Friday, March 21, 2008

A Graduate of Balliol College, Oxford Quotes Adam Smith, an Earlier Graduate

Martin Meenagh blog (here) writes (21 March):
Adam Smith on War’

"Adam Smith used to be at Balliol, which was my college for most of my fifteen years in Oxford, before he left in 1746 to do 'less drinking and more thinking'. In 1776, he more or less invented economics with what Borders, if it had a clue, would no doubt describe as the 'Enlightenment Classic', The Wealth of Nations.

Like many great works, Smith's words contain quotes that challenge any simplistic reading of his ideas. So, for instance, the apostle of markets and commerce warned citizens to be wary of concentrations of capital and of business as an ongoing conspiracy against the public. Smith pointed out that those who profess to trade for the public good are often neither public nor good. You can, on the morning that McDonalds contemplated being offered the sponsorship of British hospitals, read Milton Friedman on Smith's view of business in a semi-mad lecture here.

This Good Friday Morning, recalling the Iraq War, both Glenn Greenwald, the liberal American constitutional lawyer and journalist, and Don Boudreaux at Cafe Hayek, the free-market website, have found another quote from Smith. It details the position of supporters of Imperial Wars. It is very worth thinking about;

In great empires the people who live in the capital, and in the provinces remote from the scene of action, feel, many of them, scarce any inconveniency from the war; but enjoy, at their ease, the amusement of reading in the newspapers the exploits of their own fleets and armies. To them this amusement compensates the small difference between the taxes which they pay on account of the war, and those which they had been accustomed to pay in time of peace. They are commonly dissatisfied with the return of peace, which puts an end to their amusement, and to a thousand visionary hopes of conquest and national glory from a longer continuance of the war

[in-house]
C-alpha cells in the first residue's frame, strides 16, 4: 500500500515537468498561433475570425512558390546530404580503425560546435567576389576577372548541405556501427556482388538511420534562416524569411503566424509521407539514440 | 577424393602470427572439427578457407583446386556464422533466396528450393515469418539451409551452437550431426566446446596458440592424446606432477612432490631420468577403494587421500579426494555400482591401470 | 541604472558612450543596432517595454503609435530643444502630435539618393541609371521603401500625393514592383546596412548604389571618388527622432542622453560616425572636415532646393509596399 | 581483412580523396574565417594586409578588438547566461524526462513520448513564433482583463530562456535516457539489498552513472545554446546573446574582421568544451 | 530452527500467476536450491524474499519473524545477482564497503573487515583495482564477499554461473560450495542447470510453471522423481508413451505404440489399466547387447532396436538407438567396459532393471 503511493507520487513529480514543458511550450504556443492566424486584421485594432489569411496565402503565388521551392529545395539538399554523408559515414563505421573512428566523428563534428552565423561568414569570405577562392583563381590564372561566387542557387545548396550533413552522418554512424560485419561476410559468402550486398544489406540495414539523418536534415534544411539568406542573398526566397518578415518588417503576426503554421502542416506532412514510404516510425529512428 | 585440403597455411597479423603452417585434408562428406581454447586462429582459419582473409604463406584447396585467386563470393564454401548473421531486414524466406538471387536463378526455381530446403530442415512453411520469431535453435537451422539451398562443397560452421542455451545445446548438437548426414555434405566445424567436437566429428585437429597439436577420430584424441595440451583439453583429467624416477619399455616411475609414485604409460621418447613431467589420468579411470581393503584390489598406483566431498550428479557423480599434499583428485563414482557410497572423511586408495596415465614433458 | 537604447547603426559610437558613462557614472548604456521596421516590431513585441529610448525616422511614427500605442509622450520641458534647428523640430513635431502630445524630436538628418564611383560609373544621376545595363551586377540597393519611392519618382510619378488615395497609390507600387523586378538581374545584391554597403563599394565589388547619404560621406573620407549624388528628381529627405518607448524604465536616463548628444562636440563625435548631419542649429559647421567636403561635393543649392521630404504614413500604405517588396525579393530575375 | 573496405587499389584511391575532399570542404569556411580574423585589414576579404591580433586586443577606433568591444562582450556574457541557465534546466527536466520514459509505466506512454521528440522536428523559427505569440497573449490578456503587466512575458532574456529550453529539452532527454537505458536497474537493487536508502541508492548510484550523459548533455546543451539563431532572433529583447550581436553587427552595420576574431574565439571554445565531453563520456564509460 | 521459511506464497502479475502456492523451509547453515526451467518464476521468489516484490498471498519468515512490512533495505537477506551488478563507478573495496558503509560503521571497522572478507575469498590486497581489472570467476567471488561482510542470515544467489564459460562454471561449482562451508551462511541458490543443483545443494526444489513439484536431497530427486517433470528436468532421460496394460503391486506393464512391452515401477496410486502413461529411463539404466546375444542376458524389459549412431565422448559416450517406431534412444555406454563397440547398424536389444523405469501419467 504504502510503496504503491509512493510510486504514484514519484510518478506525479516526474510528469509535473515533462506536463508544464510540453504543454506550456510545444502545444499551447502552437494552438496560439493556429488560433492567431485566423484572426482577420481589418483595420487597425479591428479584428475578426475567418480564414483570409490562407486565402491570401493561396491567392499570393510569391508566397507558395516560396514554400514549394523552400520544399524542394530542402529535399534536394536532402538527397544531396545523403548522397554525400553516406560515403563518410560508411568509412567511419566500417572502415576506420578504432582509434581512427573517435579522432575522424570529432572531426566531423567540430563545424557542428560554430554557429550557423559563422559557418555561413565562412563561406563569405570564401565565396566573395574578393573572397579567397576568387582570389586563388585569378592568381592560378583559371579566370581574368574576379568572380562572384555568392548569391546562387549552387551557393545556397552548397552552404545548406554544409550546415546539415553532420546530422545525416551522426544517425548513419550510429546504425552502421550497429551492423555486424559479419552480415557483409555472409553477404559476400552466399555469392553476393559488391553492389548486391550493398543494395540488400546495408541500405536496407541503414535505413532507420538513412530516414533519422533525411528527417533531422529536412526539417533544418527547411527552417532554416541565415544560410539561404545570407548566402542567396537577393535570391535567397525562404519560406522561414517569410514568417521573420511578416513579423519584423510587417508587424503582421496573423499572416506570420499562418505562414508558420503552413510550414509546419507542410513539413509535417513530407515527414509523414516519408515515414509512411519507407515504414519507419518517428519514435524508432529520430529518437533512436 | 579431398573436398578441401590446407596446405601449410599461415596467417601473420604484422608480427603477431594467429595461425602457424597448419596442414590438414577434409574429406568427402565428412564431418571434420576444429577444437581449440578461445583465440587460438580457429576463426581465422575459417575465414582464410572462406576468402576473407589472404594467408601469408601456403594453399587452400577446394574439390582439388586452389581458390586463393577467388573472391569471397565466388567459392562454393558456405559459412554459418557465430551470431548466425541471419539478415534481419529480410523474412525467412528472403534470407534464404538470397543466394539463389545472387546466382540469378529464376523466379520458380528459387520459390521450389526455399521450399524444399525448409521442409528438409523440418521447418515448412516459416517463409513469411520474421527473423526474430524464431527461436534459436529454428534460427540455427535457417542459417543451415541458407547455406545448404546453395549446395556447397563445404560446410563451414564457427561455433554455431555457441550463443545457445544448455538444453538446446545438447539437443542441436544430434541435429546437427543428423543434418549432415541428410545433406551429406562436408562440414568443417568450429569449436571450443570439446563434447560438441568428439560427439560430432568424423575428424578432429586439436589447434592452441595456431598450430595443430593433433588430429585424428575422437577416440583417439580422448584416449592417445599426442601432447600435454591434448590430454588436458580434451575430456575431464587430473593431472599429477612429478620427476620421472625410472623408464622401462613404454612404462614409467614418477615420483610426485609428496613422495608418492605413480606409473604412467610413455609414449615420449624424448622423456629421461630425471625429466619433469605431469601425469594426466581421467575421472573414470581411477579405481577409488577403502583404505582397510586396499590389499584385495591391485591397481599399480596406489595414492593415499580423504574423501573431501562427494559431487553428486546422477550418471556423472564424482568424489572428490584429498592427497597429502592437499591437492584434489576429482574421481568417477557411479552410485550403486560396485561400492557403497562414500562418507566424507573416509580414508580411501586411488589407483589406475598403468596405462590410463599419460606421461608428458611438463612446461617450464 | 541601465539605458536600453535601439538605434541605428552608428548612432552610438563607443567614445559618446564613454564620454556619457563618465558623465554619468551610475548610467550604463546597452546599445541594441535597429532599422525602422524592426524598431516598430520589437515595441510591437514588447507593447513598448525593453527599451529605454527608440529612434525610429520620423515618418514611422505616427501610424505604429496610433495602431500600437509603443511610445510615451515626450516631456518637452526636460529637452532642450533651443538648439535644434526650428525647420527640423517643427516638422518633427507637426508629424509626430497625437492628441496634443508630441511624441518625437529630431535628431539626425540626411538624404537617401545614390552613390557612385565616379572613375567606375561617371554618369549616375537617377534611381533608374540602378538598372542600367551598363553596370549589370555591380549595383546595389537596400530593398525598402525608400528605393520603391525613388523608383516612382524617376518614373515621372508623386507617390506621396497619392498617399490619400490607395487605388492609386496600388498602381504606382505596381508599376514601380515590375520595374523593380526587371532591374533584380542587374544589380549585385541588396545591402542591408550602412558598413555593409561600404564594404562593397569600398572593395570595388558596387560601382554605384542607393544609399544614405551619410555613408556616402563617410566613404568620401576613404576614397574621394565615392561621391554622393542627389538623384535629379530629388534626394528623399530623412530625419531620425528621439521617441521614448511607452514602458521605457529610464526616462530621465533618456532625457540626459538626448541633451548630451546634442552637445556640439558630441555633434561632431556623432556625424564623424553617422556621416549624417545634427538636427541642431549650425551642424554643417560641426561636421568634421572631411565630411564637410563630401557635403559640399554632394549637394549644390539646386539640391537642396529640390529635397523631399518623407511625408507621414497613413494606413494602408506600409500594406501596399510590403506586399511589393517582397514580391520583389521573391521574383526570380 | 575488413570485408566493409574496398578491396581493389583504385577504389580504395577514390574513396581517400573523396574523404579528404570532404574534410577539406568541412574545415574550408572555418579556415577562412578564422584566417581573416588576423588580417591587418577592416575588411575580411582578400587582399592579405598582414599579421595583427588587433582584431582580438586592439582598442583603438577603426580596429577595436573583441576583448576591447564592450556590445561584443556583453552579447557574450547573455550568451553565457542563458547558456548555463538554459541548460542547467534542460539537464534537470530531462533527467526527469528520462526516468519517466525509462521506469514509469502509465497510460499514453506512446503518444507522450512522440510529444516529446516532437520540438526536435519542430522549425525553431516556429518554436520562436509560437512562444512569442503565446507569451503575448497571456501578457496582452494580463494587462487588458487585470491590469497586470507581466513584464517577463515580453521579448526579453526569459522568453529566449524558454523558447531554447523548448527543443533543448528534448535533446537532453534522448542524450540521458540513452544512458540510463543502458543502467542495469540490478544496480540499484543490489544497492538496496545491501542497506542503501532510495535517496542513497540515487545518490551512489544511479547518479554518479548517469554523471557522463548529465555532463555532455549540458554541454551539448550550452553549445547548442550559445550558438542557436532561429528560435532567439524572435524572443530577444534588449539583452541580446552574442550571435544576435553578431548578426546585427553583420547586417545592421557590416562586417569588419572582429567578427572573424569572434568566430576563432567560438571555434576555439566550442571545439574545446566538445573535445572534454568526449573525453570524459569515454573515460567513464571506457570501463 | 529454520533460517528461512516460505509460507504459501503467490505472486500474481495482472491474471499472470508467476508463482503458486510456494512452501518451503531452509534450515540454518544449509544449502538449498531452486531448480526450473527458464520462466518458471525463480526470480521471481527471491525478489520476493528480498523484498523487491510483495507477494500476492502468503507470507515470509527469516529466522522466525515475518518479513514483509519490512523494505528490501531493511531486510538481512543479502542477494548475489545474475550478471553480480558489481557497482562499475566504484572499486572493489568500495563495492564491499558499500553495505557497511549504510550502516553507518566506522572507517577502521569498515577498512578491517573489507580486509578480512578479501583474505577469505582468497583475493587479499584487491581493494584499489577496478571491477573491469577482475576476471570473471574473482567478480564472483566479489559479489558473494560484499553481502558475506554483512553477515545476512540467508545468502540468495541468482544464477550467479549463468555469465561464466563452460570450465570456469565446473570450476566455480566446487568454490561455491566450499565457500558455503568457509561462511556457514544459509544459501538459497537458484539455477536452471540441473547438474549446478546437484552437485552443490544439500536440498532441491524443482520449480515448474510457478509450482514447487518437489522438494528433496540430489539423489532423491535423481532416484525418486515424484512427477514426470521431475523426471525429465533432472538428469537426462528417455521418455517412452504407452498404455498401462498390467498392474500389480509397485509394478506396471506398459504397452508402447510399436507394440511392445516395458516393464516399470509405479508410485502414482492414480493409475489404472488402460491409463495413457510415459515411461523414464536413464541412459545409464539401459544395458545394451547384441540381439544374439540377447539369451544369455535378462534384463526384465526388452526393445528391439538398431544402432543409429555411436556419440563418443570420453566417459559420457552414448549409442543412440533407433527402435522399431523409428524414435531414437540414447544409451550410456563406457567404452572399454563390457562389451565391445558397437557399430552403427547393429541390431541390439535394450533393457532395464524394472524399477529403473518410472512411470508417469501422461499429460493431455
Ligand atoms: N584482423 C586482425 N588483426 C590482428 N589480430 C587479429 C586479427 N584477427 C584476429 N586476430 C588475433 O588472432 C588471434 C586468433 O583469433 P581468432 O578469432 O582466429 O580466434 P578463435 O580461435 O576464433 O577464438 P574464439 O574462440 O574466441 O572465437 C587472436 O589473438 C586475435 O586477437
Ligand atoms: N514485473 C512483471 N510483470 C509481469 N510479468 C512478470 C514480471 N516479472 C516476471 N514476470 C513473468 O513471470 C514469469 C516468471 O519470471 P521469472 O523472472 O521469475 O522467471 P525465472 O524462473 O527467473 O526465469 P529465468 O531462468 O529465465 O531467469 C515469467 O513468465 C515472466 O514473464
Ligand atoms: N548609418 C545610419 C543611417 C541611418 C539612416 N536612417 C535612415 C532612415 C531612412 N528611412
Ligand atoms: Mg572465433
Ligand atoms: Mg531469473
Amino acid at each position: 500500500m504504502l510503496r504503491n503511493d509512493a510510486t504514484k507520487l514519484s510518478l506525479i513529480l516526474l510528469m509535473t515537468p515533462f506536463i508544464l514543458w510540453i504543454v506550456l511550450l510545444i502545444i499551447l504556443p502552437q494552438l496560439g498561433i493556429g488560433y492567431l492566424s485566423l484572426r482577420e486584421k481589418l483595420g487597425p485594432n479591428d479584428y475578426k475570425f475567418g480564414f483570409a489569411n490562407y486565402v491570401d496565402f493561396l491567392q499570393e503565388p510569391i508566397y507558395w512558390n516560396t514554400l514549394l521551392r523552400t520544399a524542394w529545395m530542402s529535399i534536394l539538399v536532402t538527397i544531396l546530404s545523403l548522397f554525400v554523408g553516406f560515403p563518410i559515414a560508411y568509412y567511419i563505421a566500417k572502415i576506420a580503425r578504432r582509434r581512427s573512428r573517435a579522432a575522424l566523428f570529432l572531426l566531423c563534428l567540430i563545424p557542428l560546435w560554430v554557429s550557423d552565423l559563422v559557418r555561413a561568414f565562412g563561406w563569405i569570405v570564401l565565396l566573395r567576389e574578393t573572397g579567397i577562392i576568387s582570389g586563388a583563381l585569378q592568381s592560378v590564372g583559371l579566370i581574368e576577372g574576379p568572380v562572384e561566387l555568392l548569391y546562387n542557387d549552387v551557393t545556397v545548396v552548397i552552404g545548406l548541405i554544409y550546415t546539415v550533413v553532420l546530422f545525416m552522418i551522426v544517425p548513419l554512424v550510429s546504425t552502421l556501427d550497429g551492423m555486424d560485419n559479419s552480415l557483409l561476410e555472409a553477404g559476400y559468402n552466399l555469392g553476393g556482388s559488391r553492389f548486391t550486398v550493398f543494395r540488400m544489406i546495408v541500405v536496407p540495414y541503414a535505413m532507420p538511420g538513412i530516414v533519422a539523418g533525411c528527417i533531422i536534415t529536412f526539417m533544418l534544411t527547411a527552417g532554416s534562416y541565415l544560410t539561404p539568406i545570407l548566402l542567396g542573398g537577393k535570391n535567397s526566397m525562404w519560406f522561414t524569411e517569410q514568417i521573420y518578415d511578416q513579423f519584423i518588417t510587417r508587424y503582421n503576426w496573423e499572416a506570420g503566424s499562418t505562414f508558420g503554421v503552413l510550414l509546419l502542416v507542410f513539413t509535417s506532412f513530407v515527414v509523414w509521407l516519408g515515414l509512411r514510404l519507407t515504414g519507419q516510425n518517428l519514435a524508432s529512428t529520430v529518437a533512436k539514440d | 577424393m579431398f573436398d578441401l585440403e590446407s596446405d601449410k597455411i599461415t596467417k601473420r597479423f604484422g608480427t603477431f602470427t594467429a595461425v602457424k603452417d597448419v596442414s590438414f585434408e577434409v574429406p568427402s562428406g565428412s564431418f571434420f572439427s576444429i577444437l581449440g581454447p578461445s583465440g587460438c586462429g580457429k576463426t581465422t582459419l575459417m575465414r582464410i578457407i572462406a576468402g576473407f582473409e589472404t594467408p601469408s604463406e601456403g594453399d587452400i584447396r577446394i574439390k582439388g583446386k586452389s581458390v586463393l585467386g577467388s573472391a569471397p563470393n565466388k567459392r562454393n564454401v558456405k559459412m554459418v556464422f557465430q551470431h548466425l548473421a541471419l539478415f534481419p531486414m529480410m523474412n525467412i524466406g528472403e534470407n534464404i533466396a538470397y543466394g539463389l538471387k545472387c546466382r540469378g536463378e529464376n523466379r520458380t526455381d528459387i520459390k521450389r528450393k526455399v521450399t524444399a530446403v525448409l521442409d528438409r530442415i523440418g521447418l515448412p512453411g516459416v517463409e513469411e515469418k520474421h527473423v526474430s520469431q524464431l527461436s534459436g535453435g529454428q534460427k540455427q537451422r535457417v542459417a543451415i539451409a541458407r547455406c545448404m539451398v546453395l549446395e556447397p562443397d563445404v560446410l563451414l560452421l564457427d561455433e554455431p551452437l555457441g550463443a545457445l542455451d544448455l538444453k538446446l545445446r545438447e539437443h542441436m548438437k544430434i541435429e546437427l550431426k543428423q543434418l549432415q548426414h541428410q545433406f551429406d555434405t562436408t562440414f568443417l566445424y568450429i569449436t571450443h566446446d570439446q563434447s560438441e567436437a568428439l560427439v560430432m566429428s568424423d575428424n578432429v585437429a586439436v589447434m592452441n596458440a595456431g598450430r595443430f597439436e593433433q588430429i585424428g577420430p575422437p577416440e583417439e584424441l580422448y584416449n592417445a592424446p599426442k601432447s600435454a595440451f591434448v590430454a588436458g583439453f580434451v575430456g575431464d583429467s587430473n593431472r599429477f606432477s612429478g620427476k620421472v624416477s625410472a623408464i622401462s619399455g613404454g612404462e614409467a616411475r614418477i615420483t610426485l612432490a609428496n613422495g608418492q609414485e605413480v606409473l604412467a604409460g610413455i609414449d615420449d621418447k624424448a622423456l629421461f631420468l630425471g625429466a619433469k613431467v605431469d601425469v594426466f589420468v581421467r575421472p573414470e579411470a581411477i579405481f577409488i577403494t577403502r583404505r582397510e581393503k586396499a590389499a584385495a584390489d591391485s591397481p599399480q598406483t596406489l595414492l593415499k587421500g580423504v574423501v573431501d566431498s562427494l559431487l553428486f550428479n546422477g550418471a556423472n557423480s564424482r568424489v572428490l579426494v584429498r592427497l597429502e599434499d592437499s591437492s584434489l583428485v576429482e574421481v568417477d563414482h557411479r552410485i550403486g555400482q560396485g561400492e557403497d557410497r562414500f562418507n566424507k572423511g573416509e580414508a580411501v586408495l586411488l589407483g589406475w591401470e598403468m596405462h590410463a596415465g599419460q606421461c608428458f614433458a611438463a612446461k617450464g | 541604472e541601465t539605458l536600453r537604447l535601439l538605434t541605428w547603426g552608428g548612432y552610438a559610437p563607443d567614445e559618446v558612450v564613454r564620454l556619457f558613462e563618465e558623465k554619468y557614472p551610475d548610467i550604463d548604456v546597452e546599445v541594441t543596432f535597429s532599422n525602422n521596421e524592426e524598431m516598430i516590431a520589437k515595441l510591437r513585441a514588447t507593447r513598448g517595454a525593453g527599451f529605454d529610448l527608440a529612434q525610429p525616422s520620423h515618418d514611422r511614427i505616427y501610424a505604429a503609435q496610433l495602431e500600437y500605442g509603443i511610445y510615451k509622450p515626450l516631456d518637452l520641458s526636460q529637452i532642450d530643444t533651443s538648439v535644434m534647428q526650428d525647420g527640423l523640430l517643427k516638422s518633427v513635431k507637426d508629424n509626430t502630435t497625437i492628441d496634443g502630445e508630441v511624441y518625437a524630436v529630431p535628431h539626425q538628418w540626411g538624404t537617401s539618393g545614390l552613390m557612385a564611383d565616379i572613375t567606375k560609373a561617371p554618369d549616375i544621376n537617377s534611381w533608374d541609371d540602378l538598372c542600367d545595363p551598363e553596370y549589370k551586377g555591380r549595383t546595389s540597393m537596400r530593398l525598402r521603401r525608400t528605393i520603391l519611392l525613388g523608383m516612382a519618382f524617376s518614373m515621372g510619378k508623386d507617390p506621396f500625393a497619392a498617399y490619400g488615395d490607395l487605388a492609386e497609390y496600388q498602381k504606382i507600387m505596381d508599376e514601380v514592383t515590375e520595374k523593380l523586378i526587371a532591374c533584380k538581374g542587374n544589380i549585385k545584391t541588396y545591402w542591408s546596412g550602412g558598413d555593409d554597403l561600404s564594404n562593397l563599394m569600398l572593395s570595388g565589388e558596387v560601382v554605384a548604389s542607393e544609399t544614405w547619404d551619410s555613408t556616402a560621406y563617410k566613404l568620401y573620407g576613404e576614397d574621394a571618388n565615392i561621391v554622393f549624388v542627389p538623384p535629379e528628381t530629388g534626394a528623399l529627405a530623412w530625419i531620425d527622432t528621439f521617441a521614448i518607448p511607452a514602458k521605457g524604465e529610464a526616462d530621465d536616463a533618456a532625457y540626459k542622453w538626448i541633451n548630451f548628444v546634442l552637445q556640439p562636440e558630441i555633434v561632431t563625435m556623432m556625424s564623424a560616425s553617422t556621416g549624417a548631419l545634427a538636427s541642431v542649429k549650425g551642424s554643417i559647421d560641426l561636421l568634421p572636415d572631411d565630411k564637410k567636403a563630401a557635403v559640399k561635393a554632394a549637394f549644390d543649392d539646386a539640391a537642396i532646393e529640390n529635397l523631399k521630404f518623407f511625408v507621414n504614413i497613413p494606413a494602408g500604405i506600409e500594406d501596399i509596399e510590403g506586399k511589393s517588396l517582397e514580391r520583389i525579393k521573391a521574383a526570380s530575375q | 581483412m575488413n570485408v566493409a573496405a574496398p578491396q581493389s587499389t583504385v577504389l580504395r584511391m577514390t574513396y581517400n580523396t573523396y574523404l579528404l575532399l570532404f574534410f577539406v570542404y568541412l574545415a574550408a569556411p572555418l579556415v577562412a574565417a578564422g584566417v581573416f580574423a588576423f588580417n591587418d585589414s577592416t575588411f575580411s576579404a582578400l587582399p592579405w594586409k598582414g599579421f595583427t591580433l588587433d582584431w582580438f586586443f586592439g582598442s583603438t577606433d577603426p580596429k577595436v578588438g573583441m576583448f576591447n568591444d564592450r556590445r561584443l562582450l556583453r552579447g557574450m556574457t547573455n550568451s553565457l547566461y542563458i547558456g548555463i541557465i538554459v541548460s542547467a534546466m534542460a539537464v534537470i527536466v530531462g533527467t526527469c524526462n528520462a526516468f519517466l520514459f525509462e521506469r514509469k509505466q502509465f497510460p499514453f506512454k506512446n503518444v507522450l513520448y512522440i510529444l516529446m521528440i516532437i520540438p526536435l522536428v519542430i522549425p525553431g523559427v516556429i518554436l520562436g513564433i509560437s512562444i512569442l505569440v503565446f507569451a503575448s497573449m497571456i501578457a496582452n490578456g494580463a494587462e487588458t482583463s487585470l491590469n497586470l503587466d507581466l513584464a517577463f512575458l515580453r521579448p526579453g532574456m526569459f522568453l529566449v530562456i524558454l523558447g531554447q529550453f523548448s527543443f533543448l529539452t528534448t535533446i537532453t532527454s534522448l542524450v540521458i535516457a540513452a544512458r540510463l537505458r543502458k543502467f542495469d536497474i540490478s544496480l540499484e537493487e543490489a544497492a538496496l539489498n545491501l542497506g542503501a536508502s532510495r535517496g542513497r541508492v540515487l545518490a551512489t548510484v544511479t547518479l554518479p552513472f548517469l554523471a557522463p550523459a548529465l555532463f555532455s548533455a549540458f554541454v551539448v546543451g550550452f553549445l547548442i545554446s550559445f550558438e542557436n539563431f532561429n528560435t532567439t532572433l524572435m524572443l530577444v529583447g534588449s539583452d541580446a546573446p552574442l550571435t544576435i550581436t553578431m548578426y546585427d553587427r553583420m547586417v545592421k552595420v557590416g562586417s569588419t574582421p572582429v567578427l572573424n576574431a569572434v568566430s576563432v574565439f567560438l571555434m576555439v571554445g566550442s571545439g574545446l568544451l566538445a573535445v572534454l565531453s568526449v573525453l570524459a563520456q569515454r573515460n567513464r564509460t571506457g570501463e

Did Adam Smith say: ‘'less drinking and more thinking'? No source is given but I would like confirmation that this was a genuine quote from him.

Martin quotes from Wealth Of Nations via both Glenn Greenwald (whom I quoted in the post below) and Don Boudreaux at Cafe Hayek (always a good read).

Now apart from a few quibbles, this is the third approximately accurate (it’s always better to be approximately right than absolutely wrong!) statement I have found today about Adam Smith’s views and that alone pleases me.

Again it’s a member of the 'younger' generation expressing appropriate comments about Adam Smith in place of the usual problematical confusions with Bernard Mandeville’s Fable of the Bees (1724).

If such more accurate ideas spread, Lost Legacy will have less to do.


Blogger Martin Meenagh said...

Dear Gavin
I always understood the quote to be oral tradition at Balliol, or at most a quote from Gibbon about Oxford's long decline that was linked to Gibbon's views on Smith. I have checked John Jones' summary of the college archive and have to say that I posted without references from my own understanding of that oral tradition, and I know how shaky handed-down words can be. I hope it doesn't spoil your reading.
You have a great blog--many thanks!

3:02 p.m.  

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